Incubation Period. Incubation period is defined as the time between initial exposure to the disease and development of symptoms. For mumps, the incubation period is between 12 and 25 days (usually 16 to 18 days), specifically 2 to 7 days before and 5 to 9 days after the onset of swelling of the salivary glands. Up to 20% of people who contract mumps have very mild or no symptoms and therefore do not know that they have been infected.

Two doses of vaccine are usually recommended to achieve immunity, while those who have been infected are generally considered immune for life. No specific treatment for mumps exists; it is a viral infection that will not respond to antibiotics.

Offshore Mumps Incident Management

Preparedness is key in managing an outbreak of a disease such as mumps; this includes pre-event, during-event, and post-event procedures. While medical literature establishes the clinical practice guidelines to treat infectious disease cases, an observed deficiency exists in resources that help in the integration of the medical knowledge into an industrial environment—as in an operating offshore drilling rig—for establishing good practices that can be followed in similar scenarios. These recommended practices are outlined in the following subsections.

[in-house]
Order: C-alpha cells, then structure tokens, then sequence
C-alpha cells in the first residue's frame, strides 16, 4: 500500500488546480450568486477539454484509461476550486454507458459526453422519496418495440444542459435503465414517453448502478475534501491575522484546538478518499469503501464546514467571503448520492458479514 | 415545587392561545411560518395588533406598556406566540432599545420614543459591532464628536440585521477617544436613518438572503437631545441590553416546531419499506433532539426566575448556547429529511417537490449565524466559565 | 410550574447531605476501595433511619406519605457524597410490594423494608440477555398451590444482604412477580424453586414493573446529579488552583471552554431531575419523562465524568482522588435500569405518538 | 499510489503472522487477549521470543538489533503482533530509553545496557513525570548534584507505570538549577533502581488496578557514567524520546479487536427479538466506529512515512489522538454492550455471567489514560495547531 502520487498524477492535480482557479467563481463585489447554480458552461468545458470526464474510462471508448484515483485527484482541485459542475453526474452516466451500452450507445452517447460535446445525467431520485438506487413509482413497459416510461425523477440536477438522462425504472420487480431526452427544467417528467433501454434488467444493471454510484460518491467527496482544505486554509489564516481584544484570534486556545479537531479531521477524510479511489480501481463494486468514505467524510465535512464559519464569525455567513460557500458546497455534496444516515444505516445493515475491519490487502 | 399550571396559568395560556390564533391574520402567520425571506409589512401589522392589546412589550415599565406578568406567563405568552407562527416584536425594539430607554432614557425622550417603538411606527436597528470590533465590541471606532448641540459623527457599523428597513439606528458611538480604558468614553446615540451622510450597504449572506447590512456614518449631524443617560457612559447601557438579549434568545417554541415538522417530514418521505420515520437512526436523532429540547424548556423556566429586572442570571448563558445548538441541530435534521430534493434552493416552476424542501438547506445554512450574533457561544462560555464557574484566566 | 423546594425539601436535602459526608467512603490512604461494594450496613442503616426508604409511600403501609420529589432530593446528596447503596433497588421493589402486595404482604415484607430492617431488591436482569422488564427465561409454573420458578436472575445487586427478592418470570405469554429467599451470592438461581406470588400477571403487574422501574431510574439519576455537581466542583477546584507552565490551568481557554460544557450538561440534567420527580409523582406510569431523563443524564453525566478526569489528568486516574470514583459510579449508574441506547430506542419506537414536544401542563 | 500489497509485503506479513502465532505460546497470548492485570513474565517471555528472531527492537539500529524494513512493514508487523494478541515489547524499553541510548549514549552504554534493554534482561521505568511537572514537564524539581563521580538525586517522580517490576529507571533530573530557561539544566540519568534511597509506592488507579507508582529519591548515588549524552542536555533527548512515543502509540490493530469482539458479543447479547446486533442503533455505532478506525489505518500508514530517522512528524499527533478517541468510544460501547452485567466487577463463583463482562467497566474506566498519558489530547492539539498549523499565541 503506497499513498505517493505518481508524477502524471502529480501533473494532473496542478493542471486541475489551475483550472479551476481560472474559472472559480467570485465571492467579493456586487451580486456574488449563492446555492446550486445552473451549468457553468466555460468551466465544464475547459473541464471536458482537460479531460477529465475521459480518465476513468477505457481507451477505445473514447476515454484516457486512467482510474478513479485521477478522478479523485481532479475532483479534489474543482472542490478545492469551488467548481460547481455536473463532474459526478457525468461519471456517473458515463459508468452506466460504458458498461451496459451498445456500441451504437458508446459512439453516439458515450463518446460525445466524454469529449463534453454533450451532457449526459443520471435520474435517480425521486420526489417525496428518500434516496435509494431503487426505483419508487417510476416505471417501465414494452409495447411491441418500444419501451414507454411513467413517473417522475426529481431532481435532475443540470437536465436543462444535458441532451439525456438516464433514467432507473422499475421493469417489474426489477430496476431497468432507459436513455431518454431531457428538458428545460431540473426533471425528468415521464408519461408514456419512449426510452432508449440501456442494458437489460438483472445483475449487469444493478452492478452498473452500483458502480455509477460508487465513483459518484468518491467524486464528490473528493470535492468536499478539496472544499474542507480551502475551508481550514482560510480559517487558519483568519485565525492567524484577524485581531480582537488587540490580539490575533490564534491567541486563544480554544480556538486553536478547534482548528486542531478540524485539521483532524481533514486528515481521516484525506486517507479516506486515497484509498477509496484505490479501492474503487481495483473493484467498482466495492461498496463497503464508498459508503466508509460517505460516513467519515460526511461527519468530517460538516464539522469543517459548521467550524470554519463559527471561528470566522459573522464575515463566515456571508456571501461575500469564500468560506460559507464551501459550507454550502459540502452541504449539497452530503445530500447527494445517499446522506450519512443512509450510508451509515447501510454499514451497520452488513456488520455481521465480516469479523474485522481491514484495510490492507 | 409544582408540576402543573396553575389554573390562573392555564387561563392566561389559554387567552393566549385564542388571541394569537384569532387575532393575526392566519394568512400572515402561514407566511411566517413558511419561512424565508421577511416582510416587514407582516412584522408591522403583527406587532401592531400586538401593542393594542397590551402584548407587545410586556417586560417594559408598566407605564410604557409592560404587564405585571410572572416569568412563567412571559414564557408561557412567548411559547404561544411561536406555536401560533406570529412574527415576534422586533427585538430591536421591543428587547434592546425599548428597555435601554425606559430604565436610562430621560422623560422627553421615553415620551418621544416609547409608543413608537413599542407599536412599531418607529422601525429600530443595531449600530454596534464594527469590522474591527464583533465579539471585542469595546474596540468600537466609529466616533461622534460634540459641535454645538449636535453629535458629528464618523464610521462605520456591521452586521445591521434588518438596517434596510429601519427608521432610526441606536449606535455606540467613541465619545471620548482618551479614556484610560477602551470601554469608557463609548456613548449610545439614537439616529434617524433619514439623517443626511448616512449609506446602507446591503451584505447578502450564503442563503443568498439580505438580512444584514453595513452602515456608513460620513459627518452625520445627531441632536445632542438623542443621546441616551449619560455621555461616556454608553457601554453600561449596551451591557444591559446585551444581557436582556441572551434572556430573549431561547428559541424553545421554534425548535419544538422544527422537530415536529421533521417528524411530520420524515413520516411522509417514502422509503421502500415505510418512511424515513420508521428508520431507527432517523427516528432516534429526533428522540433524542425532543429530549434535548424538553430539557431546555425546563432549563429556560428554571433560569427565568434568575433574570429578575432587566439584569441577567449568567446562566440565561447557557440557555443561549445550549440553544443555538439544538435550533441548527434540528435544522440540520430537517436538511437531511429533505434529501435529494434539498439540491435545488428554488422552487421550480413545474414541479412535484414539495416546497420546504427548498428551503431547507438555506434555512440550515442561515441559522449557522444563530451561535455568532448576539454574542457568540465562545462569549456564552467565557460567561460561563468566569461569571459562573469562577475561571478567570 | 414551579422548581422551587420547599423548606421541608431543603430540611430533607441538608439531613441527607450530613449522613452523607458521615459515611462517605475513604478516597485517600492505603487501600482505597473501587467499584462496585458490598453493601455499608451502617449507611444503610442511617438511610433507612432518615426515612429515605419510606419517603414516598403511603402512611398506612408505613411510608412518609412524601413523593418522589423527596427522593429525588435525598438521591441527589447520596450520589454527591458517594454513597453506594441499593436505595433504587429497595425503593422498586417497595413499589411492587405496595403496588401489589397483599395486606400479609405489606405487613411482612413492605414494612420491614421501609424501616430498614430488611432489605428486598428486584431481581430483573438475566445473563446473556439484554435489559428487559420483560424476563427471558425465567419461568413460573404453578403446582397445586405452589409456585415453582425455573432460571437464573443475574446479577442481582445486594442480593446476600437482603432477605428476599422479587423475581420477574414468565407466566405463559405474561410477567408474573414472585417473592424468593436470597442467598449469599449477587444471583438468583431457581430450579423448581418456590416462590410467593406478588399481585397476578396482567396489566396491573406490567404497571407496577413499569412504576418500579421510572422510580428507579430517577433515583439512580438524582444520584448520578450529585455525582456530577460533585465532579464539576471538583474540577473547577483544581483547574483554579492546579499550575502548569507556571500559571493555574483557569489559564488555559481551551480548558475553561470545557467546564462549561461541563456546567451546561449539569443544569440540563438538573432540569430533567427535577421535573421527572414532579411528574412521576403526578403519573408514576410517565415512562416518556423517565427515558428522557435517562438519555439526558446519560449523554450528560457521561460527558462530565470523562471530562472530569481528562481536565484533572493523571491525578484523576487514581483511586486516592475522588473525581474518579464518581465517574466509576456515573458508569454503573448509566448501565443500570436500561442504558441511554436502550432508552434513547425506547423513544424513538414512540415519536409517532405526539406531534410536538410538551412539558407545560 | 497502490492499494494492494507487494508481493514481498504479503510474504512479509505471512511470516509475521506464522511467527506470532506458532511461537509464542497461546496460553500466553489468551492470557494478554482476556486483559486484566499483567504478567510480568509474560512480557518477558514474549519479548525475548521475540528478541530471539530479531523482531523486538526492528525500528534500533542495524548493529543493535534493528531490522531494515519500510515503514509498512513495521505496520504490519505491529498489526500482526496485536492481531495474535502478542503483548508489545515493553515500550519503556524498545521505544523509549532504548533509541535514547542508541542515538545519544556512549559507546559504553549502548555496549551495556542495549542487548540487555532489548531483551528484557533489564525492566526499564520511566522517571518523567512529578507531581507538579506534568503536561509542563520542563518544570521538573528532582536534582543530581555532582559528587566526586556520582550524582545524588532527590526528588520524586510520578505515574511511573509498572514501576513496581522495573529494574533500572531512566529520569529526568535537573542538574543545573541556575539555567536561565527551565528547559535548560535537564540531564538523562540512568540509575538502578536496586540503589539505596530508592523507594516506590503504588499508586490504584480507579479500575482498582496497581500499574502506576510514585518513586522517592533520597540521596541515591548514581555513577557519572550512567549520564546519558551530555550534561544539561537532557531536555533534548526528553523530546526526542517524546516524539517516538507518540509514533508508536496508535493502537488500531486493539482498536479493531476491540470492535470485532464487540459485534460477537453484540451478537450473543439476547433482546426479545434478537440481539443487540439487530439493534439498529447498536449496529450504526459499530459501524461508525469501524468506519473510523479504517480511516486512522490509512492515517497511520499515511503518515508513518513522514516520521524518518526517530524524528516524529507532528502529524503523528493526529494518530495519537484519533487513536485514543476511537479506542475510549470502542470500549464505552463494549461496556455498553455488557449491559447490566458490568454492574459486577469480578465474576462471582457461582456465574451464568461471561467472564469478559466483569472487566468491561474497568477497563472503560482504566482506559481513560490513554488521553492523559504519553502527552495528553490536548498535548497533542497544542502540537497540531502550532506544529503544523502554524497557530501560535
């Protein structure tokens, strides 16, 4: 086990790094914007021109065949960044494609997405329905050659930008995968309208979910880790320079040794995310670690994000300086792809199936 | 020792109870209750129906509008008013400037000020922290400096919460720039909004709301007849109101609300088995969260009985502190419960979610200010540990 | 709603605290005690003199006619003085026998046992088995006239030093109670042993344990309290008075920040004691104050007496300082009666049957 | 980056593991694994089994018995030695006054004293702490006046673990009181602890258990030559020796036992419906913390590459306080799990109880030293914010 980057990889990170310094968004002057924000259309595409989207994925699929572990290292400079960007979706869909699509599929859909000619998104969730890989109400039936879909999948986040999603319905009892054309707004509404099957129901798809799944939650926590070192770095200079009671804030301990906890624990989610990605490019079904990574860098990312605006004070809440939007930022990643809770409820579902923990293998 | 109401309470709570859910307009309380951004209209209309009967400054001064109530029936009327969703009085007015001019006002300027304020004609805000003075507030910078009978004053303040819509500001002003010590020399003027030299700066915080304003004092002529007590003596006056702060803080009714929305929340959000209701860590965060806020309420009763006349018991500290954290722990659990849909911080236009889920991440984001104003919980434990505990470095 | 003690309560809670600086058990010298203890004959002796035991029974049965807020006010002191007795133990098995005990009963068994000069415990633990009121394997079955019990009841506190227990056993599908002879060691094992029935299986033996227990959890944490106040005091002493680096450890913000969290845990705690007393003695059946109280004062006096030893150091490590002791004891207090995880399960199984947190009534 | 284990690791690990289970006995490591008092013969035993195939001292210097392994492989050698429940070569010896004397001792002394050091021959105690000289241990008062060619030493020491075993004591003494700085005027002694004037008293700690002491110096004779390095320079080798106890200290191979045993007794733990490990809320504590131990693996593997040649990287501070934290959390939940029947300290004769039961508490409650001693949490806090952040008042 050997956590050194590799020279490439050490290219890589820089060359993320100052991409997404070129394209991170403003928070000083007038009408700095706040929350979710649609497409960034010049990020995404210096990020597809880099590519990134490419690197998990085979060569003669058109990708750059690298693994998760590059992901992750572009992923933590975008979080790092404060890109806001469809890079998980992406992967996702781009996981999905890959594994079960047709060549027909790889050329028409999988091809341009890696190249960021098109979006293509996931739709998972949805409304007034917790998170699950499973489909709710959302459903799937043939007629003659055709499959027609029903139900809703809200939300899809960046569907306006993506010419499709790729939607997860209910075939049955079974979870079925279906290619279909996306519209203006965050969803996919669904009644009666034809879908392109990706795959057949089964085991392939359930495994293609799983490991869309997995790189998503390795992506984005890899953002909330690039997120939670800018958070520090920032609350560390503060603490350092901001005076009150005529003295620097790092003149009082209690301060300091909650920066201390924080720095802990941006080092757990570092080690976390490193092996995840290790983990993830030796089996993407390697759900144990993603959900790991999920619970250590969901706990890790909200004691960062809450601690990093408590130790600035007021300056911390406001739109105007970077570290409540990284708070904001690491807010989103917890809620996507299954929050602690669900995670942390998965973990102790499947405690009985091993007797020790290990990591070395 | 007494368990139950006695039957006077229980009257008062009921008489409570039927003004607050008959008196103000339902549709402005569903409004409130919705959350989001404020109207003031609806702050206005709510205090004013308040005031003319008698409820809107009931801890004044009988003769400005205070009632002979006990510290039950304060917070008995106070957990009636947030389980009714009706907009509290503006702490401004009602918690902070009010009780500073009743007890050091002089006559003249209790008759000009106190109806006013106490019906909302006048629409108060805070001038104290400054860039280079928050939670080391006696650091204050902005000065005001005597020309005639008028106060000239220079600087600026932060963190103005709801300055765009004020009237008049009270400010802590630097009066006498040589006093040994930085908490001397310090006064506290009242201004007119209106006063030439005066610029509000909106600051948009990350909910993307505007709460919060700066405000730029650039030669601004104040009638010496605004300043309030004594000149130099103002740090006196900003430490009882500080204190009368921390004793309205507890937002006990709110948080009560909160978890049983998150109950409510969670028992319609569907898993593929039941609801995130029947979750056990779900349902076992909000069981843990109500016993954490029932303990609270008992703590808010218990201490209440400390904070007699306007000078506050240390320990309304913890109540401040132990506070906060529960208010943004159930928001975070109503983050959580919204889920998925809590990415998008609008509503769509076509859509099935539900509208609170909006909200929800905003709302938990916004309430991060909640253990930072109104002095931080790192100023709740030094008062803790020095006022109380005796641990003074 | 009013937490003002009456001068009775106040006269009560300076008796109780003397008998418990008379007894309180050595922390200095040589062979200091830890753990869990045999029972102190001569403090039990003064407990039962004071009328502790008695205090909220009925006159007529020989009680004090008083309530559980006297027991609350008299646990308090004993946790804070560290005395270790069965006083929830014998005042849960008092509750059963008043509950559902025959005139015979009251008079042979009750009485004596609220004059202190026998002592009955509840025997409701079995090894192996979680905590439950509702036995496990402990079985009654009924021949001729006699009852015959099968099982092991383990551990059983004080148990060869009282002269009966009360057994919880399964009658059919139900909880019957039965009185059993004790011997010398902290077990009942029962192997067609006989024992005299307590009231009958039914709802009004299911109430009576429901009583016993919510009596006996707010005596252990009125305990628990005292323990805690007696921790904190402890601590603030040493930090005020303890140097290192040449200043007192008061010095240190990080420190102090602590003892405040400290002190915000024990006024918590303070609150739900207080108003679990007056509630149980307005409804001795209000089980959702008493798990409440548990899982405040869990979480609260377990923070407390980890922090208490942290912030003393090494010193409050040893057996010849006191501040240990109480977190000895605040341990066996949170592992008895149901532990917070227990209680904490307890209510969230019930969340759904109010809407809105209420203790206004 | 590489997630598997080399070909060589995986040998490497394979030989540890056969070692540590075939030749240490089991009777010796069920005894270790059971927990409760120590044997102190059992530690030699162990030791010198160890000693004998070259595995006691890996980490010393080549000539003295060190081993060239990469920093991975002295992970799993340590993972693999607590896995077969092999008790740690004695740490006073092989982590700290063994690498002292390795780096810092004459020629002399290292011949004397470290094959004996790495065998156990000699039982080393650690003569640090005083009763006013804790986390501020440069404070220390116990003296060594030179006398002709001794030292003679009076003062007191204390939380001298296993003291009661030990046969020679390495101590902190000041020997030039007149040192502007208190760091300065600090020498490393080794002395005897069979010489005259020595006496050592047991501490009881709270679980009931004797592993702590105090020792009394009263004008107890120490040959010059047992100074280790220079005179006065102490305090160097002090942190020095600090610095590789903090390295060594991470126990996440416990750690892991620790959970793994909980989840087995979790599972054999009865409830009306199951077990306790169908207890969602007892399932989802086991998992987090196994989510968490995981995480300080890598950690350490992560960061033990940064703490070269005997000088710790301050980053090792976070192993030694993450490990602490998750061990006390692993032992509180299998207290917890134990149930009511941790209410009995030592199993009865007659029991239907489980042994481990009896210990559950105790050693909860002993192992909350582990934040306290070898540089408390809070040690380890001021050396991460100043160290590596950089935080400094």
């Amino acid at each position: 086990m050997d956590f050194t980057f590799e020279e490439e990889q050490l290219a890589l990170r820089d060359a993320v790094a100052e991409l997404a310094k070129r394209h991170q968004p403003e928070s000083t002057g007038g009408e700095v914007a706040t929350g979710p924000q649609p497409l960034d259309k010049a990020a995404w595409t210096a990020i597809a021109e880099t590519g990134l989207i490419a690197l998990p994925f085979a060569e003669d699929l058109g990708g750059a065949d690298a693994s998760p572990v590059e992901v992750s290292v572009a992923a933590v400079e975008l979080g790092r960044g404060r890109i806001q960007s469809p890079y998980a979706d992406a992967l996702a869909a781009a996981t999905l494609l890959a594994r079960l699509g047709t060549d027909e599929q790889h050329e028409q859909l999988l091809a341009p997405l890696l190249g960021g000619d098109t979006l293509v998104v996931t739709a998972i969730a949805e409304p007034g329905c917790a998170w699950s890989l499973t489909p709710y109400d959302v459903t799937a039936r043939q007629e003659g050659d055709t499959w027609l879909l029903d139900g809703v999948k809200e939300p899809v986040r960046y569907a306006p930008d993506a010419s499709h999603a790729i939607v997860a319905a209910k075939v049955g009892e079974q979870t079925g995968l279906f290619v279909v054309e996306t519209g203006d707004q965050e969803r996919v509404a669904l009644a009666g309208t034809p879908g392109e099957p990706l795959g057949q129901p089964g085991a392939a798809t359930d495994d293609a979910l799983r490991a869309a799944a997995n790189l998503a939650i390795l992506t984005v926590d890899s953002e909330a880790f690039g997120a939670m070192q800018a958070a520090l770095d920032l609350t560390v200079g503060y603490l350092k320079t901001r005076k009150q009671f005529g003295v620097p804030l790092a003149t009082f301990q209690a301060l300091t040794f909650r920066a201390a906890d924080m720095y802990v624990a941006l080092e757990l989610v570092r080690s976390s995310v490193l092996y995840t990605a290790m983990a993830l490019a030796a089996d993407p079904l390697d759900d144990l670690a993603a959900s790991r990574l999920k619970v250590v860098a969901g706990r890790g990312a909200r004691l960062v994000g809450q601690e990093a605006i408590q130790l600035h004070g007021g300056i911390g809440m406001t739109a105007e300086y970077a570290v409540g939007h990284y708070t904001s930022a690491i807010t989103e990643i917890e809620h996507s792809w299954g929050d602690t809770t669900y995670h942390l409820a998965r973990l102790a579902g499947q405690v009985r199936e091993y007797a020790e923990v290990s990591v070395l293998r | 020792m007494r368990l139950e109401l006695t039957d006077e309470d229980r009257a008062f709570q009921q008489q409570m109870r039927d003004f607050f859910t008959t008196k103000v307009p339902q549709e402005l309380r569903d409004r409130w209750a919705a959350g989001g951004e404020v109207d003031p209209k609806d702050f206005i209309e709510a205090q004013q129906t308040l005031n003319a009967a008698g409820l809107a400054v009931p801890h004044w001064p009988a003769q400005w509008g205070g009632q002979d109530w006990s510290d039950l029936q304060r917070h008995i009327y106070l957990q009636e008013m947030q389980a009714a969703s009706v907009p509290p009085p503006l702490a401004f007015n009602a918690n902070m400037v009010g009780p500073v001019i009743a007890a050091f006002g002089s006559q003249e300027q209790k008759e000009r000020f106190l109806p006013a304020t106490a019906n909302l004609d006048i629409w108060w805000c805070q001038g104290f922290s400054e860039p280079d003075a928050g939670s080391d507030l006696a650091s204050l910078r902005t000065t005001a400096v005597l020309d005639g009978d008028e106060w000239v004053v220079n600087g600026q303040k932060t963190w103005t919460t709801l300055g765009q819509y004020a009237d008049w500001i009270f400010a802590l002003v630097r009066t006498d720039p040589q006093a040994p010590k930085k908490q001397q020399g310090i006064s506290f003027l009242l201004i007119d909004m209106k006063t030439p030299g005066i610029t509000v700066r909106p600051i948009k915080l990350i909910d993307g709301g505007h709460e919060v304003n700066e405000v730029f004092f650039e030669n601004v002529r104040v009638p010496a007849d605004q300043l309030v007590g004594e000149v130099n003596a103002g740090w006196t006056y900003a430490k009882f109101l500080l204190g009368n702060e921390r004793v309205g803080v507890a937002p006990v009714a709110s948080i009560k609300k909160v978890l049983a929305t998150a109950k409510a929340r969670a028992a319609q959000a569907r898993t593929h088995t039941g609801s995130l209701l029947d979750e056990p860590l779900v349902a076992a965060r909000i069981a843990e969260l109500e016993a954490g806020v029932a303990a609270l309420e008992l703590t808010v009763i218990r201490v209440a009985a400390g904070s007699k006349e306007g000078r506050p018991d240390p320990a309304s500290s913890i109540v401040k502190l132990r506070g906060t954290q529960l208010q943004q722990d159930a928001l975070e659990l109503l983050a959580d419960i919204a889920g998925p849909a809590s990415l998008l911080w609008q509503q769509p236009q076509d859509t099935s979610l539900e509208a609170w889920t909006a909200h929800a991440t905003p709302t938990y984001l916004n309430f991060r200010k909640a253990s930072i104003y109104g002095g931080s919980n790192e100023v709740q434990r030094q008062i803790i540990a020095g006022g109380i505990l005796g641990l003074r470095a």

Simulation Drills. Offshore installation management should allocate time and resources for both desktop and hands-on practical simulation exercise or drills. These can include scenarios of infectious diseases affecting one or multiple onsite employees. The objective is to challenge the healthcare system and procedure onsite in order to uncover gaps.

Monitoring and Surveillance Resources. Identification of a reliable and authentic source of information about world news on potential outbreaks globally and in the region is critical for timely response and preparedness for managing possible infectious disease incidents onsite. In most cases, those incidents will require supplies and resource allocation onsite and onshore.

Vetting of Onshore Medical Facilities. Understanding the capabilities of medical facilities onshore is an important step in the development of an effective emergency-response procedure. This information should be available before an incident develops and should be updated regularly because clinical-care status and level of service of local facilities will change over time.